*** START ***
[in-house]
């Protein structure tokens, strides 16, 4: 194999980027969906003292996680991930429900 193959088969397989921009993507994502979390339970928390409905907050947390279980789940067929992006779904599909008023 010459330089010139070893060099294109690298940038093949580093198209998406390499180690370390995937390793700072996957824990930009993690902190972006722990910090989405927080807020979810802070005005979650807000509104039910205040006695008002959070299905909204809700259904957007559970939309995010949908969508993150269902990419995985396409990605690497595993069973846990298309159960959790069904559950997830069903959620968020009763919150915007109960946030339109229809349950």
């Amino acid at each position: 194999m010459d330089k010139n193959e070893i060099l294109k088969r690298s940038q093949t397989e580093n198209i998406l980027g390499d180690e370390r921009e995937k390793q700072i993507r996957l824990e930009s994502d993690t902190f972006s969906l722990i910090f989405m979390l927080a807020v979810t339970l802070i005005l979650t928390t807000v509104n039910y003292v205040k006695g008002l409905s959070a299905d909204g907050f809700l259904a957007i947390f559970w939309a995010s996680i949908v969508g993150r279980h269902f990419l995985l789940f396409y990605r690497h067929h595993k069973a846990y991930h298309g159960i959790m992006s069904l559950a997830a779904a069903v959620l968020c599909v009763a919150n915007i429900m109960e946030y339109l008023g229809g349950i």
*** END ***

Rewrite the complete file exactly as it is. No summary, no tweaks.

[in-house]
């Protein structure tokens, strides 16, 4: 194999980027969906003292996680991930429900 193959088969397989921009993507994502979390339970928390409905907050947390279980789940067929992006779904599909008023 010459330089010139070893060099294109690298940038093949580093198209998406390499180690370390995937390793700072996957824990930009993690902190972006722990910090989405927080807020979810802070005005979650807000509104039910205040006695008002959070299905909204809700259904957007559970939309995010949908969508993150269902990419995985396409990605690497595993069973846990298309159960959790069904559950997830069903959620968020009763919150915007109960946030339109229809349950």
């Amino acid at each position: 194999m010459d330089k010139n193959e070893i060099l294109k088969r690298s940038q093949t397989e580093n198209i998406l980027g390499d180690e370390r921009e995937k390793q700072i993507r996957l824990e930009s994502d993690t902190f972006s969906l722990i910090f989405m979390l927080a807020v979810t339970l802070i005005l979650t928390t807000v509104n039910y003292v205040k006695g008002l409905s959070a299905d909204g907050f809700l259904a957007i947390f559970w939309a995010s996680i949908v969508g993150r279980h269902f990419l995985l789940f396409y990605r690497h067929h595993k069973a846990y991930h298309g159960i959790m992006s069904l559950a997830a779904a069903v959620l968020c599909v009763a919150n915007i429900m109960e946030y339109l008023g229809g349950i």